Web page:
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Maximum speed of a mass on a spring

  1. Sep 10, 2009 #1
    1. Prove that the maximum speed of a mass on a spring is given by Vmax = 2pifA
    f = frequency A= amplitude


    We have just learned how to relate simple harmonic motion to circular motion. So I am dealing with some of those equations.

    3. While writing this out I kind of had a thought and think I got it, but am still not sure.

    T=2pir/V is one of the equations that we are shown.
    we are also shown that A=r because of the radius being a circles maximum amplitude. so
    T=2piA/V
    V=2piA/T and T=1/f right?
    so
    V=2pifA ?

    Is this correct?
     
  2. jcsd
  3. Sep 10, 2009 #2

    berkeman

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    Staff: Mentor

    Welcome to the PF. I didn't follow what you wrote... Have you had beginning calculus yet? If so, write an equation for the displacement of the mass as a funtion of tiime. It will have an oscillatory term with a sin() or cos() in it (your choice). If that is the equation for the displacement, how can you use calculus to find the equation for the velocity as a function of time? That will show you how to get the answer they are asking about.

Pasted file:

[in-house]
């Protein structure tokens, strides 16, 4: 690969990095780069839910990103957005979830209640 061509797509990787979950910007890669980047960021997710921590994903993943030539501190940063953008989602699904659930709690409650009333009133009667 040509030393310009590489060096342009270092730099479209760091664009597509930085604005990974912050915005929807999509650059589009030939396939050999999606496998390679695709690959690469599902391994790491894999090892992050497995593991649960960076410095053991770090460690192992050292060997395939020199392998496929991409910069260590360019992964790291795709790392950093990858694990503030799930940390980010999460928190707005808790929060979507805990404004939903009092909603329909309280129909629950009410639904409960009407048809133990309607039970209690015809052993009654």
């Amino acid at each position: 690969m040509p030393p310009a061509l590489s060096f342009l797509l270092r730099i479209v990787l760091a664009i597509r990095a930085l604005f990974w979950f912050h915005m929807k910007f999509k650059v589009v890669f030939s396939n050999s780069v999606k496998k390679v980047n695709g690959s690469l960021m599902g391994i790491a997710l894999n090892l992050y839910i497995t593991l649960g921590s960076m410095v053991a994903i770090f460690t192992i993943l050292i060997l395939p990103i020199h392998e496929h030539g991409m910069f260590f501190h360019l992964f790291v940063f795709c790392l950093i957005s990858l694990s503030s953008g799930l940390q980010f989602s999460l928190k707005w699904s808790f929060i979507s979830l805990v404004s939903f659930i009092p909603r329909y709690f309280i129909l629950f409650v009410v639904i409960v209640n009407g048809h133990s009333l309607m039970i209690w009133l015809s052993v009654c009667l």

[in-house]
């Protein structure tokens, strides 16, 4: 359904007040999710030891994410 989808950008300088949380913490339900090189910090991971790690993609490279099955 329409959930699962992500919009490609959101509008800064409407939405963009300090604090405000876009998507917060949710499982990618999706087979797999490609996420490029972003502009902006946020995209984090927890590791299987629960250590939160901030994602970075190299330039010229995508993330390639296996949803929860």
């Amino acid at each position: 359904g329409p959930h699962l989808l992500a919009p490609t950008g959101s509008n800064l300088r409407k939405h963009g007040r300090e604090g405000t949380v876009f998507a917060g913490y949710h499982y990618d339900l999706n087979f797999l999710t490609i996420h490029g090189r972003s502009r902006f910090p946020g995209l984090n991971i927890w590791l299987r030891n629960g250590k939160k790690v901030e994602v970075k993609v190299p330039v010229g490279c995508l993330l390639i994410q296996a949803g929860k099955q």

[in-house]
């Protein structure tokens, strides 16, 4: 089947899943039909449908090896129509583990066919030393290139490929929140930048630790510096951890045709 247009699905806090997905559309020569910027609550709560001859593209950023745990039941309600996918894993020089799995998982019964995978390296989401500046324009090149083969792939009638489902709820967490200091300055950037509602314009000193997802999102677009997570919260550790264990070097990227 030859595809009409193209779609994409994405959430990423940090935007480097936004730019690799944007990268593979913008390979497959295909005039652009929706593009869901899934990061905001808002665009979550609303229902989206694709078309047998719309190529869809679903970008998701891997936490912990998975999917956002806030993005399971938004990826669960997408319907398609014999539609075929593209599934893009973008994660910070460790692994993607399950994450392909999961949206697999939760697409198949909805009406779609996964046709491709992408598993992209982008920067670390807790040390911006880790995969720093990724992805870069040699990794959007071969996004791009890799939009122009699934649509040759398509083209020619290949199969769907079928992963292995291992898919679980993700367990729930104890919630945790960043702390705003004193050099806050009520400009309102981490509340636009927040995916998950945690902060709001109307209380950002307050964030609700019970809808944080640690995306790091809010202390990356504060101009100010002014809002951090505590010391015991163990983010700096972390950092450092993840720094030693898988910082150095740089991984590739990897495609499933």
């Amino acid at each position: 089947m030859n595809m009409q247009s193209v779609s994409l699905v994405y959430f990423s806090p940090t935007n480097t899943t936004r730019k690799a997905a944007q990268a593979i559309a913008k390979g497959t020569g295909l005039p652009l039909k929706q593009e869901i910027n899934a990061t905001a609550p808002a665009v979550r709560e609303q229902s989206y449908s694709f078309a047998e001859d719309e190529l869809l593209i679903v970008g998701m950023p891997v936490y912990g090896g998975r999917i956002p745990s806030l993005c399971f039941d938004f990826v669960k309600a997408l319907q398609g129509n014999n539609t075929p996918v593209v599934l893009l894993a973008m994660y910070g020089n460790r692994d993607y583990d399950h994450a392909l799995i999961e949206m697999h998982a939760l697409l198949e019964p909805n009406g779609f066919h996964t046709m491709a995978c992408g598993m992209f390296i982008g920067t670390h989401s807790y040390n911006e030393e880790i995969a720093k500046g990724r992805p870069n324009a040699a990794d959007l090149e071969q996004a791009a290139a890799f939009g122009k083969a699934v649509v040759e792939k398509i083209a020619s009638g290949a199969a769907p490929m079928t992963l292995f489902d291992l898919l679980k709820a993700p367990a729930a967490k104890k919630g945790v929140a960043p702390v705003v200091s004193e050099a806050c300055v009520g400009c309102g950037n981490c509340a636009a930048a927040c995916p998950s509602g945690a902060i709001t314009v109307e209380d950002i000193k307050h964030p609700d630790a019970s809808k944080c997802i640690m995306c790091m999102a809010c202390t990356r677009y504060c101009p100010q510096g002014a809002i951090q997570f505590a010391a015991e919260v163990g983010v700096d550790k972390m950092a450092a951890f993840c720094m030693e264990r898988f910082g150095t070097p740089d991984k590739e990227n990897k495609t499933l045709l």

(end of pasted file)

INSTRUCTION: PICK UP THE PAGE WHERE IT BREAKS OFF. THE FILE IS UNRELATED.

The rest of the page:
4. Sep 10, 2009 #3
    They would have talked about calculus if I had to use it to do a proof of this. I dont think it is required and there are no trig functions at all. I have taken calculus and would be looking for a solution that way, but they would usually demonstrate something mathmatical like that before asking us to use it in a solution.

    I could list out all the equations they give on the page before that should be used to solve this question. They were all about relation simple harmonic motion to circular motion. Which would be where the 2pi comes from into the simple harmonic motion of the spring.
     
  5. Sep 10, 2009 #4

    berkeman

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    Staff: Mentor

    I was trying to get you to think about what is really going on physically, not about what canned equations they may have listed for you.

    Can you write the equation for the x displacement of the mass? You are correct that the mass moves in simple harmonic motion. That is where the sin() or cos() funtion comes in. You don't need the circle analogy at all, just write the equation for x(t), and use simple differential calculus to find v(t). Very simple and physical way to show what they are asking for.
     
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